Workers Party Not Hand Shakers

October 24, 2008

Workers Party media release

Workers Party Christchurch Central candidate Byron Clark is surprised at some of the reactions he’s got since refusing to shake hands with Labour candidate Brendon Burns at a recent candidates forum.

“There is an idea among some candidates it seems, that the election campaign is just a job interview style process with the electorate where we all wish each other well and hope we get picked, but I’m fundamentally opposed to the system Labour and National support, and I think principles are more important than what some see as ‘good manners’”

Clark noted the recent OECD report which shows inequality has increased drastically in the past twenty years.

“For most of that 20 years Labour has been in power, they have presided over the biggest transfer of wealth from the poor to the rich in this country’s history. I have no respect for a party that can do that.”


Labour - not so worker friendly

October 15, 2008

Many people recognise that National is no friend of the workers, but should workers and unionists be called on to vote for Labour? They have been in government for the past 9 years but are workers better off as a result? Check the record:

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Not much done, lots more to do

October 14, 2008

- John Edmundson

As election day nears, you’d think it would be time for union leaders to raise workers’ needs in front of the politicians. The New Zealand Council of Trade Unions (CTU) has released its spin on the latest statistics summarising the socioeconomic state of New Zealand in the last decade.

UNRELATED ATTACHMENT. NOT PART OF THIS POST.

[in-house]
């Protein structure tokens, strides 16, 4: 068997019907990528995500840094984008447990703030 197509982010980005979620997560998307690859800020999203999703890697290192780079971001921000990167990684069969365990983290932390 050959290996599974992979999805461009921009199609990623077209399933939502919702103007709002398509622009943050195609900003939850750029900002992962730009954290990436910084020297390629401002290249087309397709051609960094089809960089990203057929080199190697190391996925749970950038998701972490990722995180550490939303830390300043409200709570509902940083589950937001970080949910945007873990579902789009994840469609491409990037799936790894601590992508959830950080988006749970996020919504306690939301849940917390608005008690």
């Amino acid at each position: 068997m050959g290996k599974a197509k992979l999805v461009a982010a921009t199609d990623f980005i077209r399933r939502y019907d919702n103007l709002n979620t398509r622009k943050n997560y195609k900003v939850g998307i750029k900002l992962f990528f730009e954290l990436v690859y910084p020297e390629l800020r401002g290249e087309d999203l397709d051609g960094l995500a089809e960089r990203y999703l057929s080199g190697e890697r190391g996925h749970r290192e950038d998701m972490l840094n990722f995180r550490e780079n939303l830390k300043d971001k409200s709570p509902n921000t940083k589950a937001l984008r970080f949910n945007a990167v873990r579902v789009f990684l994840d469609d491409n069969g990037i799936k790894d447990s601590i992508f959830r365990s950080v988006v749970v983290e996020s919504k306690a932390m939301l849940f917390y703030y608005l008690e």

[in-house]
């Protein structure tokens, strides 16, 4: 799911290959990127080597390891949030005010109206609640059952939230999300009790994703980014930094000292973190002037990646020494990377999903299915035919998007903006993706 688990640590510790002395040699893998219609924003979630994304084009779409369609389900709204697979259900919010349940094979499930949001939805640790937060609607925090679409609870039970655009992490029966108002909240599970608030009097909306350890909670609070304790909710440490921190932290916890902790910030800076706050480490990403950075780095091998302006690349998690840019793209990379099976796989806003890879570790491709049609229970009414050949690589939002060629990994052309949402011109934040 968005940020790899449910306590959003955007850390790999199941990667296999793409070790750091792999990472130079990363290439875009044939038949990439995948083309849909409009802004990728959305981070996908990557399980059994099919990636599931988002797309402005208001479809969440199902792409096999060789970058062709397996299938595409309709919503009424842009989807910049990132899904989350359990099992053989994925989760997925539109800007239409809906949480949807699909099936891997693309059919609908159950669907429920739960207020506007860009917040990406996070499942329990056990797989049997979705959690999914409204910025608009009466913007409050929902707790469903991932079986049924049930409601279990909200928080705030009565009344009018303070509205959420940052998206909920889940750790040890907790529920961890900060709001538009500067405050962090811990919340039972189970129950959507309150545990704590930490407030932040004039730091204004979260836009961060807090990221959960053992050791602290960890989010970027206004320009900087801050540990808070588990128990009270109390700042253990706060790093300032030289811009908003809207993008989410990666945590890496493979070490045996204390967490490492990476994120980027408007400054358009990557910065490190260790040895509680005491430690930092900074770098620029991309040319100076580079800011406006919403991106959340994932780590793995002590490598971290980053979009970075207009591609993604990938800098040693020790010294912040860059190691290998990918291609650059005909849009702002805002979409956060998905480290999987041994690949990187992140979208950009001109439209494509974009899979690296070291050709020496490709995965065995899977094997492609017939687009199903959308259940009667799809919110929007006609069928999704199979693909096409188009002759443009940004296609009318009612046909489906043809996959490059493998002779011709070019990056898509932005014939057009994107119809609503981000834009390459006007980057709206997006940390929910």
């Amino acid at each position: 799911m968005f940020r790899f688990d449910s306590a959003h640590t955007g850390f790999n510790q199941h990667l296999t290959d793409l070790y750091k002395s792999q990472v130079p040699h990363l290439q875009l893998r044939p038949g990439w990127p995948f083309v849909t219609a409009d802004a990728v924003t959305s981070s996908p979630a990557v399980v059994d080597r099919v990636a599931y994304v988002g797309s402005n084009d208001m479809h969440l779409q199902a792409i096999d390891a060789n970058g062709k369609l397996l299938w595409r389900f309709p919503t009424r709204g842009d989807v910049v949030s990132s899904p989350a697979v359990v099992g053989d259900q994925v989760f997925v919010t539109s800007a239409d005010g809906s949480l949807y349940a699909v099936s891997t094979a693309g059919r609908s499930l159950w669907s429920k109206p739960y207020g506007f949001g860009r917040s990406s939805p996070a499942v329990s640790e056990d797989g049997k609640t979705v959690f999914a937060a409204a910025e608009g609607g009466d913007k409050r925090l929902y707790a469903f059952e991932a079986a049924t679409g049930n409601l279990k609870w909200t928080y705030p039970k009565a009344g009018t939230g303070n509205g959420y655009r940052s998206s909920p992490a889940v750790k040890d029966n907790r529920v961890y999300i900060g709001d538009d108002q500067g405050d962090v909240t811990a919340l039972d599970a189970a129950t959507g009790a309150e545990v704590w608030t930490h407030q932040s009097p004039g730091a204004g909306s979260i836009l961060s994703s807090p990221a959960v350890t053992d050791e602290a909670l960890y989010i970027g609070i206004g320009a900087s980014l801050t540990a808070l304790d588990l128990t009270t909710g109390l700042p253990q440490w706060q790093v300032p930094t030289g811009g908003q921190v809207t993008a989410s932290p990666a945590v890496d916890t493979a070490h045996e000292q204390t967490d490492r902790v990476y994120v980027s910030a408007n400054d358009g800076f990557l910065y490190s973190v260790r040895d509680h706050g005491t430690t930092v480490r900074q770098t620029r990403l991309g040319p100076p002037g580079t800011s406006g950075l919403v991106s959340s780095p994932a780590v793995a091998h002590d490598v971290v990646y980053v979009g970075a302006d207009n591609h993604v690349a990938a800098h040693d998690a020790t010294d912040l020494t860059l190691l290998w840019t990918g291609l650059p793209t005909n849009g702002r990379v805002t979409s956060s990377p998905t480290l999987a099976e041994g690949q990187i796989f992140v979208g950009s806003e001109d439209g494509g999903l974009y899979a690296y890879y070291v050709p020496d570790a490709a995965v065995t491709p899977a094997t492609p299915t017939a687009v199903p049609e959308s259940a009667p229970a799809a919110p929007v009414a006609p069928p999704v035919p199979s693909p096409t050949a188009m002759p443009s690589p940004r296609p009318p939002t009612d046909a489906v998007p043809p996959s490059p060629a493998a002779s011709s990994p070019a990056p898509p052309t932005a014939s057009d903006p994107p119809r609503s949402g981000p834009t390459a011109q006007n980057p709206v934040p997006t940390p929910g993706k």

The CTU’s assessment of the Ministry of Social Development’s 2008 Social Report, headed “Social Report: Lots done, more to do”, could best be described as a pro-Labour spin on some pretty mixed statistics for the last decade, a period dominated by the Clark Labour government.

“The social wellbeing of New Zealanders has improved since the 1990s with most social indicators moving in the right direction,” enthused CTU vice president Maori Sharon Clair. “Clearly there is more to be done. Low wages are still holding back the country, and 13% of households in poverty is 13% too many. In many indicators the trends are good, however,” Clair said.

Of course, she is right, in a “lies, damned lies and statistics” sort of way. But what does “most” social indicators actually mean? A look at the actual report reveals a much less praiseworthy result than the CTU spin would suggest. I encourage anyone interested to go to http://www.socialreport.msd.govt.nz and make their own assessment of it.

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Secret donations: the real concern

September 2, 2008

Winston Peters, leader of the xenophobic New Zealand First party - and, ironically, the Foreign Minister as well - has been caught accepting secret donations from various rich businessmen, in particular Owen Glenn, a New Zealand millionaire based in the tax haven microstate, Monaco.

Peters has been slithering around the issue, first denying it, then saying he “only just found out about it”, then claiming there is a “big difference” between NZ First getting secret donations and other parties getting secret donations.

In typical capitalist parliamentarian fashion, both Helen Clark and John Key have pulled their punches when it comes to denouncing Winston Peters, in the hope they’ll get his support in the next coalition government.

It is interesting to note that at the same time as they were backing the anti-democratic Electoral Finance Act, which stipulates that all donations and campaigning costs must be accounted for, they were accepting secret donations themselves!